Canon got themselves a Fujitsu FX1000 Supercomputer System. Press release: Fujitsu to Deliver New FX1000…
It’s safe to assume that Dual Pixel AF (DPAF) has now become Canon’s standard on-sensor auto-focusing technology. Since it made it into a Rebel, it will be featured on almost any future Canon DSLR and MILC (and who knows…maybe also in some high-end PowerShots).
Dual Pixel AF debuted in July 2013 (press release), on the still noteworthy Canon EOS 70D. It took Canon a long time to feature it on other cameras, and even longer to put it into a mirrorless camera. The EOS M5 and EOS M6 are the first Canon MILCs to feature it. And hell if it makes a difference on a mirrorless system. If only Canon had used it before on their mirrorless offering.
However, fast forward to 2017. Dual Pixel AF is now on board with the EOS 800D/Rebel T7i, EOS M6 and EOS 77D. That means Dual Pixel AF is now featured on a Canon Rebel and everywhere up to the EOS C300 and EOS 5D Mark IV.
The DPAF technology is nothing cryptical or near to rocket science, at least not the fundamentals of the technology.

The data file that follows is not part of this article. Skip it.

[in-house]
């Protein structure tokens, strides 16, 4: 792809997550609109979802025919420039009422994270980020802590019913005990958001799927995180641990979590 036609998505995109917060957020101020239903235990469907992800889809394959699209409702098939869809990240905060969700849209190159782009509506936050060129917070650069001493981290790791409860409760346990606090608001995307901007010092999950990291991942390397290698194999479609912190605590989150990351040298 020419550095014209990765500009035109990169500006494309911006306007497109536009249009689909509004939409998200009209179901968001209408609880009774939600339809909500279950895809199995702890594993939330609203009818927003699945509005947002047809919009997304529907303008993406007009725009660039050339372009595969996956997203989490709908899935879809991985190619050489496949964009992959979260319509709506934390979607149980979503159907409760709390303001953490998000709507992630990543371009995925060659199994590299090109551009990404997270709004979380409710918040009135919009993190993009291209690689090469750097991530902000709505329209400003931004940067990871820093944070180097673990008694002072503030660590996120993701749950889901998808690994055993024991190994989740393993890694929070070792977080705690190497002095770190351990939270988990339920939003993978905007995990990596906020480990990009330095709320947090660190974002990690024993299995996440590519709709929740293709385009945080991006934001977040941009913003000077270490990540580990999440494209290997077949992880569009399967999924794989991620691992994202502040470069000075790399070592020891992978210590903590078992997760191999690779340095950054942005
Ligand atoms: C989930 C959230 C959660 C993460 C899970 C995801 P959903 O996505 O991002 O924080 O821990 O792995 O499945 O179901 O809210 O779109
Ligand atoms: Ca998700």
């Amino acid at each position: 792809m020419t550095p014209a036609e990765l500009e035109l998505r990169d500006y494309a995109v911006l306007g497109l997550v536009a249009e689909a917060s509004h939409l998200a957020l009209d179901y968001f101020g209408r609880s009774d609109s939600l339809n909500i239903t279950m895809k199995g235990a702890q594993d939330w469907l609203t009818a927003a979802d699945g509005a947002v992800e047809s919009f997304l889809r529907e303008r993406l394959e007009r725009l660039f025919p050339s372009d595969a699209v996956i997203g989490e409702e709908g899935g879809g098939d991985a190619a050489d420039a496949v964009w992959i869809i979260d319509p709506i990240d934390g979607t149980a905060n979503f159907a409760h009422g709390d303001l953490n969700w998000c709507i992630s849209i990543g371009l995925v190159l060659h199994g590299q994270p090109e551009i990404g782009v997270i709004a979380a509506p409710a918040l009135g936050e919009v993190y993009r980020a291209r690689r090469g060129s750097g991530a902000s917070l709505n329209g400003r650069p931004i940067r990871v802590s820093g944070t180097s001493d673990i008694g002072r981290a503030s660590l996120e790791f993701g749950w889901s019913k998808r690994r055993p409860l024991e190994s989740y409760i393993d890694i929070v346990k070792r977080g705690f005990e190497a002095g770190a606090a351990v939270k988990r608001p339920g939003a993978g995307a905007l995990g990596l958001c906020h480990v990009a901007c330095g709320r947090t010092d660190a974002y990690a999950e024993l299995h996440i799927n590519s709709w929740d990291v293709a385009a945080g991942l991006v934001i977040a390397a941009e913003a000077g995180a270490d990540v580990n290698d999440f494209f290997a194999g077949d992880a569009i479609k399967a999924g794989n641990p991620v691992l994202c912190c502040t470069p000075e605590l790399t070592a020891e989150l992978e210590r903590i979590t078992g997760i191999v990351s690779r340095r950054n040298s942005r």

A good starting point for those who prefer to read is this article by Canon Professional Network.
Dual Pixel CMOS AF is a sensor-based, phase detection Auto Focus (AF) technology designed to provide smooth, high-performance focus tracking in movies and fast autofocus acquisition when shooting still photos in Live View mode.
It is a unique, Canon-developed technology, ideal for creating professional-looking pull-focus effects and keeping a subject moving towards the user in sharp focus while maintaining a blurred background – a defining characteristic of EOS Movies.
Thanks to this groundbreaking advance, capturing a subject and retaining sharp focus, even when moving, has never been easier.
Next, hear what the Canon engineers who developed Dual Pixel AF have to say about the technology (click here).
If you prefer to learn stuff by watching videos, then the two new Canon videos below may suit you, and the other, older, videos about DPAF hopefully too.